Several of these metal oxide materials are studied in a number of high-end applications related to bioseparation and sensors through collaborating groups. For instance porous TiO2 and SnO2 spheres have been developed for phosphopeptide enrichment [2], while several types of metal oxide spheres have been used for microcolumn liquid chromatography and phospholipid coatings [3,4]. Another interesting application area of these materials is the use of nanocast SnO2 spheres and monoliths for sensor applications [5].

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2. Advanced materials for photovoltaic applications

Another area of interest is the development of new advanced materials for various photovoltaic applications. The objective here is to apply nanostructured semiconductor metal oxides, like TiO2, SnO2 and ZnO, as light harvesters in dye sensitized solar cells (DSSCs) or photocatalytic water splitting applications. The nanocasting approach described above is one of the cornerstones in the development of these novel materials. In addition to controlling the morphology, pore structure and chemical composition, nanocasting also allows for the control of physical properties like grain boundaries, crystal structure and doping.

Together with the Laboratory of Physics (ÅAU) and RCAST (University of Tokyo, Japan) plasmonic core-shell nanoparticles (Au@SiO2) are also being developed to improve the performance of DSSCs and organic hybrid solar cells. By adjusting the shape and size of the Au nanoparticles, it is possible to tailor the plasmon resonance to a specific wavelength. Thus, by integrating plasmonic nanoparticles into the solar cell structure, we have the possibility to enhance the absorption of light in the cell over a wide wavelength range or we can tune it to a desired wavelength of choice depending on the type of nanoparticle structure used (Fig. 3).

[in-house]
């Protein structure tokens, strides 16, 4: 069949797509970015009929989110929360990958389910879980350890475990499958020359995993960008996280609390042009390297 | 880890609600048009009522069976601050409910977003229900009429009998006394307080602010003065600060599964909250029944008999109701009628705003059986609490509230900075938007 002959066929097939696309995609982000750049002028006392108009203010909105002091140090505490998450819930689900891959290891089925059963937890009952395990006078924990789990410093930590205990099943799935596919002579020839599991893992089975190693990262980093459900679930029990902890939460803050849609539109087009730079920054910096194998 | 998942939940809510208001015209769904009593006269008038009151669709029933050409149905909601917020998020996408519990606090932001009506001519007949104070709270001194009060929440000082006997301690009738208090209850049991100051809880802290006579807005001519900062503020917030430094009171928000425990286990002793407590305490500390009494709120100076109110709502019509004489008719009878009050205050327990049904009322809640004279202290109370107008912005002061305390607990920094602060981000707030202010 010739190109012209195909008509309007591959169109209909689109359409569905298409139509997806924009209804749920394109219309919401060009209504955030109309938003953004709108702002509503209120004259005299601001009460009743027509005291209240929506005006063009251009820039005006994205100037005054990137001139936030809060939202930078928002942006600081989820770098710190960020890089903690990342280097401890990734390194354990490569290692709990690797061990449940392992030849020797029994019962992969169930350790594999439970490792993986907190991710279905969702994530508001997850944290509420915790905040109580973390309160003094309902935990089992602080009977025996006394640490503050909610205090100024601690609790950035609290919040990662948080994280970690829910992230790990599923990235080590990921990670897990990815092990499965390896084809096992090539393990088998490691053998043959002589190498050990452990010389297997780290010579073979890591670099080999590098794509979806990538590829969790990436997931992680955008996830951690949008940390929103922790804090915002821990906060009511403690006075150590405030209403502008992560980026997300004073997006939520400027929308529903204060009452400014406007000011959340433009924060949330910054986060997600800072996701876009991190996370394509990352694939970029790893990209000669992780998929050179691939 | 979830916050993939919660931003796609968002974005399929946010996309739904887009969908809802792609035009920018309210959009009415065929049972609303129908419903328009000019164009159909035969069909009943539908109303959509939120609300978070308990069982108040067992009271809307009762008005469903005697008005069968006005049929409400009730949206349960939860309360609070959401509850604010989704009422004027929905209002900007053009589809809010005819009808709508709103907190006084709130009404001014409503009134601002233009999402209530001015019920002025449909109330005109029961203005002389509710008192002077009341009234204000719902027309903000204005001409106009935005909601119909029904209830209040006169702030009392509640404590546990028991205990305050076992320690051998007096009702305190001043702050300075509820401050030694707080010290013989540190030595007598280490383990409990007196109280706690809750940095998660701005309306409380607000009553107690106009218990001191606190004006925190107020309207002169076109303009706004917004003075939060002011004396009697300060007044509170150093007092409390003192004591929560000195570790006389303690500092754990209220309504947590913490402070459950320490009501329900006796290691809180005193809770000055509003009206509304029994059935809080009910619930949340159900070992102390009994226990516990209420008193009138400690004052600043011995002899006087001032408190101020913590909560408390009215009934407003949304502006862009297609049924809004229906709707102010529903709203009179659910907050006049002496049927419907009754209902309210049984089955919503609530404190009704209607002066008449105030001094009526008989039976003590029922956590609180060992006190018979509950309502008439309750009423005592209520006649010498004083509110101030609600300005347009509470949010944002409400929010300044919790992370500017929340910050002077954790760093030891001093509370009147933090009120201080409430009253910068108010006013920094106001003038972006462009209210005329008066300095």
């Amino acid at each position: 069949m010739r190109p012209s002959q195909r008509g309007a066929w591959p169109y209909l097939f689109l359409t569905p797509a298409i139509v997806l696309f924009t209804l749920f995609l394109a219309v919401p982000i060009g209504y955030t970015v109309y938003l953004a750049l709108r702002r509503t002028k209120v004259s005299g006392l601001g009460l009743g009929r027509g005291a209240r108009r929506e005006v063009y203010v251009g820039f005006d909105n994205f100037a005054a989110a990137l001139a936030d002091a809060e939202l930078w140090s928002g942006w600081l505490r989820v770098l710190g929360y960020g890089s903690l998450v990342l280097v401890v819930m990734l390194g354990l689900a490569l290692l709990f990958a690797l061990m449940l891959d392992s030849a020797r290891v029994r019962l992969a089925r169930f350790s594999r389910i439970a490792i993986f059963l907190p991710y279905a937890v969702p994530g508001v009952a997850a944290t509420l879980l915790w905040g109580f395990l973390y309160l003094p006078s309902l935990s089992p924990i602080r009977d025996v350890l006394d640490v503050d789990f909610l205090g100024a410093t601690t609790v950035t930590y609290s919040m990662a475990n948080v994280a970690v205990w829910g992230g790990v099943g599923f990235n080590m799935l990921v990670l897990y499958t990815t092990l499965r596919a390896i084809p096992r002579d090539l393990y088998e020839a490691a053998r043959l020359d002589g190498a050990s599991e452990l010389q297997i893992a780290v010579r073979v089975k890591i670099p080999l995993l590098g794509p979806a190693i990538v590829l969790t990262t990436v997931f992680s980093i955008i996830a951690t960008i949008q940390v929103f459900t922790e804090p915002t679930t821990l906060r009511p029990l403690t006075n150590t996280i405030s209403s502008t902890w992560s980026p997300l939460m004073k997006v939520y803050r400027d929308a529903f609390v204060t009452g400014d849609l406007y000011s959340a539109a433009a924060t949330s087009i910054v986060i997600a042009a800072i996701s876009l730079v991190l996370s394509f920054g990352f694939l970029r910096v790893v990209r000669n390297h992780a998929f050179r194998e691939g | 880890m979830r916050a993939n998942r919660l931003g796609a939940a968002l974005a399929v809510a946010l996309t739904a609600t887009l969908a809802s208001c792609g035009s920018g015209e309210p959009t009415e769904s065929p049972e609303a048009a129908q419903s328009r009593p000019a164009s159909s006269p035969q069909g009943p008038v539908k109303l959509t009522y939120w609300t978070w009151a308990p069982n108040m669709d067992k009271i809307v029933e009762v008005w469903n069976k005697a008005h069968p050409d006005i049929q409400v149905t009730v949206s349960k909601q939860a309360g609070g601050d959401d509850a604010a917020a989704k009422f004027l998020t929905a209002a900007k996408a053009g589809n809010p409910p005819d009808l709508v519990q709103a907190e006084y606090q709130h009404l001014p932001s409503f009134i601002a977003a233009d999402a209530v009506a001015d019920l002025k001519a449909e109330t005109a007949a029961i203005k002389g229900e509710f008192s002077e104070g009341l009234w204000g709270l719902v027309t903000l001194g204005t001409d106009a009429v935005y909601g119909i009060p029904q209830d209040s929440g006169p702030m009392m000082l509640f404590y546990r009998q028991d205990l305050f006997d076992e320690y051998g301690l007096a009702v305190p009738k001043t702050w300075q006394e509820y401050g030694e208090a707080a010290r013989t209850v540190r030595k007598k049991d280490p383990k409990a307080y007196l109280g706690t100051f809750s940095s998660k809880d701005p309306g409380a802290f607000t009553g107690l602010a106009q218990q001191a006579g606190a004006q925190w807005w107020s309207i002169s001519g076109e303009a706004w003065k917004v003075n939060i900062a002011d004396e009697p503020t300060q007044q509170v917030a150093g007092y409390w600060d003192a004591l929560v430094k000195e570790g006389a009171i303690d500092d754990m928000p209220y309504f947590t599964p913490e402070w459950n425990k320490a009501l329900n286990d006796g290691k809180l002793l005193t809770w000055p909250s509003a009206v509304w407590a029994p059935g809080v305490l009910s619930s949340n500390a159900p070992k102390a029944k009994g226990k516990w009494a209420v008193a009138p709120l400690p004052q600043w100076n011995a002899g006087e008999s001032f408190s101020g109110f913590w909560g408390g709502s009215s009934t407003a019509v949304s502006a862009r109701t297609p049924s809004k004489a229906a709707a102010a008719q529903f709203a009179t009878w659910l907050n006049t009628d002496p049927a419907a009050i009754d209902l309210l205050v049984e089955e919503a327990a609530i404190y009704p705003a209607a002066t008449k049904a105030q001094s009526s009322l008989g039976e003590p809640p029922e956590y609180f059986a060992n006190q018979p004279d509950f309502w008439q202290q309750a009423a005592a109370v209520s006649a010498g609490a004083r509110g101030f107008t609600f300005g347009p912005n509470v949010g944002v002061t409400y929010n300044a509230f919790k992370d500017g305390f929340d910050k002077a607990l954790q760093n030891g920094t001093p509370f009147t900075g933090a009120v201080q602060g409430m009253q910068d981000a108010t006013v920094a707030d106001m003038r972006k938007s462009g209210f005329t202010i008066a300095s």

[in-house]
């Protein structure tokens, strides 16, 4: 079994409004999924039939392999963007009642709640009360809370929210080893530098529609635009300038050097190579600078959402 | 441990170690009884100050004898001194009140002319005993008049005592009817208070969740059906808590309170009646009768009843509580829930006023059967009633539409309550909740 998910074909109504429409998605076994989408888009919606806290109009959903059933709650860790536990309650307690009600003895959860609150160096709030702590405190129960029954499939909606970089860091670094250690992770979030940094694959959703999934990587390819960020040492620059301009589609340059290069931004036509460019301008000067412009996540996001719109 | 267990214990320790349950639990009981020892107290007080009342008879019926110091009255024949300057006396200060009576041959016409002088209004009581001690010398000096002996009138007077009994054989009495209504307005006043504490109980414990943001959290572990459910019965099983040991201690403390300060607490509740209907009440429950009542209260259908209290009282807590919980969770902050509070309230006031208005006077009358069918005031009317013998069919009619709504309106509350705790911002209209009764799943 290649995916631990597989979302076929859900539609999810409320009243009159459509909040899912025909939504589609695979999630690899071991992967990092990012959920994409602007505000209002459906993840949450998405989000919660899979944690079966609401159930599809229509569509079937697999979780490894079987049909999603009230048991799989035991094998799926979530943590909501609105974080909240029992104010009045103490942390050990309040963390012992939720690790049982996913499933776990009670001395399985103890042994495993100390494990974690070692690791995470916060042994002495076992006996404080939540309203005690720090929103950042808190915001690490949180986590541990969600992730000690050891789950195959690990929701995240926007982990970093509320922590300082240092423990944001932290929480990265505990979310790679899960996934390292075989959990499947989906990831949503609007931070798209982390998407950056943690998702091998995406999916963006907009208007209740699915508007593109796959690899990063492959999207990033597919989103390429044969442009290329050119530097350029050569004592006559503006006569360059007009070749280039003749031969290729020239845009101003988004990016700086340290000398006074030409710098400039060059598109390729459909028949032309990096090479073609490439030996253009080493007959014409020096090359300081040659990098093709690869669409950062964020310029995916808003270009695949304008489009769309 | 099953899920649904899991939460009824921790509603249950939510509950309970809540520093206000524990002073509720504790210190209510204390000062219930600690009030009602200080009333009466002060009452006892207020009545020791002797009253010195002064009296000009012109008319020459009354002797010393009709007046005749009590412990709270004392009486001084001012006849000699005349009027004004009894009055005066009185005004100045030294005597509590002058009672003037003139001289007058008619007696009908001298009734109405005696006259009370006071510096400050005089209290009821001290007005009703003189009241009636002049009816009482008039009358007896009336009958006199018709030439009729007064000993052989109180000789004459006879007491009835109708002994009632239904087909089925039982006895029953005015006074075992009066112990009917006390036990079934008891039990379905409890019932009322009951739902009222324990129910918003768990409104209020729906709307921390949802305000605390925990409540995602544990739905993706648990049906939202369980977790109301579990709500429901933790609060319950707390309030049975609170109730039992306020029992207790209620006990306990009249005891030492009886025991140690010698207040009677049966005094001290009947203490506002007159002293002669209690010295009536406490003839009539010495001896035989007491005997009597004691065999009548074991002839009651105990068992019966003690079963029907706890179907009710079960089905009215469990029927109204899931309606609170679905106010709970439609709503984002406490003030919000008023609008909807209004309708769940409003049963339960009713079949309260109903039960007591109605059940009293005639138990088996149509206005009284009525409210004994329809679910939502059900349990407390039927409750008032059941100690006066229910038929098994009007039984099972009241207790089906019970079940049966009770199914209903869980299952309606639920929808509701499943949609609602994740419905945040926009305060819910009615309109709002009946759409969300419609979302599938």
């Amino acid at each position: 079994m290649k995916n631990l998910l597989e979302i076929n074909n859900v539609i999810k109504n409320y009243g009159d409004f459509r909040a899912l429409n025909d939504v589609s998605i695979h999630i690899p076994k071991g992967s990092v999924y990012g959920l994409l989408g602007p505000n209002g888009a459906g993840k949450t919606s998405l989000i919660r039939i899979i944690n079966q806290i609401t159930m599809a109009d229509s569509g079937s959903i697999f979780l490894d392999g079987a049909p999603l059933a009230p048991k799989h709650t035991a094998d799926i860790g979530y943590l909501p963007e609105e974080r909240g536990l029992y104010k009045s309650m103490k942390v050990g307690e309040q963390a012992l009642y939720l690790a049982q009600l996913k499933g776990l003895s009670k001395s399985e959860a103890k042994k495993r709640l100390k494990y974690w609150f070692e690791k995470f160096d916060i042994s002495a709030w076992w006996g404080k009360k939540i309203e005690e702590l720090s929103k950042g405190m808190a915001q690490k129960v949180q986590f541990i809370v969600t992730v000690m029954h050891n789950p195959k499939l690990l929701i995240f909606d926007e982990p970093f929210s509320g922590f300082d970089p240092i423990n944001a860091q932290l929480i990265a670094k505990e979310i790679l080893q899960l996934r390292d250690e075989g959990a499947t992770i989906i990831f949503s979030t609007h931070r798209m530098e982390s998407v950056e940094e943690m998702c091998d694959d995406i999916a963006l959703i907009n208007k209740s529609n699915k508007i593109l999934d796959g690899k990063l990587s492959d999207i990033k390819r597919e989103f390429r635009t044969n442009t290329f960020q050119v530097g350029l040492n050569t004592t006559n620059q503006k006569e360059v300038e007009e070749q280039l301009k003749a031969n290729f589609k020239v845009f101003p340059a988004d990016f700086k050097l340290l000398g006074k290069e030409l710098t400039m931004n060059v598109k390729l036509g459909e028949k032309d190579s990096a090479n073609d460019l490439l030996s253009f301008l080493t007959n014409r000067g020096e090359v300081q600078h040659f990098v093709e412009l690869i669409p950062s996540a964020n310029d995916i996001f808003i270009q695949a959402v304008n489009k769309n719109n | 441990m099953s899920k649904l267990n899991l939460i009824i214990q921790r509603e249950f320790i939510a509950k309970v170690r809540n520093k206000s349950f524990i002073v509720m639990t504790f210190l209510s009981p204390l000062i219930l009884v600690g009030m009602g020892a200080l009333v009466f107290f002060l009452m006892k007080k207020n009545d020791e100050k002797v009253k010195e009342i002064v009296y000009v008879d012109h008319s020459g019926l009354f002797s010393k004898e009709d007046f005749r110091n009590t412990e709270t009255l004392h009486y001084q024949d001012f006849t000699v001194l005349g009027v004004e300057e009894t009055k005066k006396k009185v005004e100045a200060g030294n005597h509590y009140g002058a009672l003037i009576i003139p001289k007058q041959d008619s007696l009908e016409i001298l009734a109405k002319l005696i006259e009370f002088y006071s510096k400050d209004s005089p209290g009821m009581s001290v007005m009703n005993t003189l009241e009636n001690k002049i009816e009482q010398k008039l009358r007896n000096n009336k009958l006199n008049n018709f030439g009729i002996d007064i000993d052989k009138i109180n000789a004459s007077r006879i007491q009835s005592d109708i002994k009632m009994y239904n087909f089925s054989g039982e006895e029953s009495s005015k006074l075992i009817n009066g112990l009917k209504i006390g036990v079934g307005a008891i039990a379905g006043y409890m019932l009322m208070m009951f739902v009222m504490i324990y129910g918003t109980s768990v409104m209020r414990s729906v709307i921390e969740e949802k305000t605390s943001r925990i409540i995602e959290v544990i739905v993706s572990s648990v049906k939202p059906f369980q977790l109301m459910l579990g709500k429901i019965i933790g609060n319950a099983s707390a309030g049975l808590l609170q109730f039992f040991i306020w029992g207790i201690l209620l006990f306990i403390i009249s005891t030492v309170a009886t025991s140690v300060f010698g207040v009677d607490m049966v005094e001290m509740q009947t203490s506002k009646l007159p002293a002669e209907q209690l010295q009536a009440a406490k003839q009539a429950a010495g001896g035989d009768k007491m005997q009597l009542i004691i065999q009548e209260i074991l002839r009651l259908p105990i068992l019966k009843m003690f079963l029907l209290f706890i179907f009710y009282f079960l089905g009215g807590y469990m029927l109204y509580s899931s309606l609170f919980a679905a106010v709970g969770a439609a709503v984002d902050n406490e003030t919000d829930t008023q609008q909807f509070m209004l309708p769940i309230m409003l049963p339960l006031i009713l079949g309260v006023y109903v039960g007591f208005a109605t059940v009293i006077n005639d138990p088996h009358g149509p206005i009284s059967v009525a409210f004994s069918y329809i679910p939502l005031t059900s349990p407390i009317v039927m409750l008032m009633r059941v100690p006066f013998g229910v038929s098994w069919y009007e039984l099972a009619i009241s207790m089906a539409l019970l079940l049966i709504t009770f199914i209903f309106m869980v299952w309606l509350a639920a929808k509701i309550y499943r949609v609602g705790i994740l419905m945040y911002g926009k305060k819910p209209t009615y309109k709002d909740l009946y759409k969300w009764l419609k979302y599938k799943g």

Figure 3. Incorporating core-shell Au@SiO2 nanoparticles into the TiO2 photoanode can readily improve the overall efficiency of DSSCs [6].

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3. Thin films and functional coatings

By applying a thin functional coating on a certain substrate, a wide range of properties of the substrate can be tuned (including stability towards weathering, electrical conductivity, photocatalytic and wettability properties). One area of interest of the NanOxide group is to produce nanostructured metal oxide thin films with tunable band gap energies, e.g. nanopatterned ZnO-TiO2 thin films [7].